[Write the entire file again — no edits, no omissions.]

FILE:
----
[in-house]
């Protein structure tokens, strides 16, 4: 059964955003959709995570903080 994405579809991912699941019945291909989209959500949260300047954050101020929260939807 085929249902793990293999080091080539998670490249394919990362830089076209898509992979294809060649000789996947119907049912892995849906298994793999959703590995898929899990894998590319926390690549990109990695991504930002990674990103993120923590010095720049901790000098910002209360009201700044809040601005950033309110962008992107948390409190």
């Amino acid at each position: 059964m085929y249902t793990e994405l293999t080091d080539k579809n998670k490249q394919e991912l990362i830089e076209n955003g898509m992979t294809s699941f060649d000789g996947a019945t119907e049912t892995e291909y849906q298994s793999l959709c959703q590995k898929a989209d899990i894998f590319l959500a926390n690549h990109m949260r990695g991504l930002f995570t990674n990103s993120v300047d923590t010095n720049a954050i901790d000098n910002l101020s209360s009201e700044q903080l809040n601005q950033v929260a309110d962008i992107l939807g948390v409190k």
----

[in-house]
């Protein structure tokens, strides 16, 4: 059964955003959709995570903080 994405579809991912699941019945291909989209959500949260300047954050101020929260939807 085929249902793990293999080091080539998670490249394919990362830089076209898509992979294809060649000789996947119907049912892995849906298994793999959703590995898929899990894998590319926390690549990109990695991504930002990674990103993120923590010095720049901790000098910002209360009201700044809040601005950033309110962008992107948390409190």
């Amino acid at each position: 059964m085929y249902t793990e994405l293999t080091d080539k579809n998670k490249q394919e991912l990362i830089e076209n955003g898509m992979t294809s699941f060649d000789g996947a019945t119907e049912t892995e291909y849906q298994s793999l959709c959703q590995k898929a989209d899990i894998f590319l959500a926390n690549h990109m949260r990695g991504l930002f995570t990674n990103s993120v300047d923590t010095n720049a954050i901790d000098n910002l101020s209360s009201e700044q903080l809040n601005q950033v929260a309110d962008i992107l939807g948390v409190k």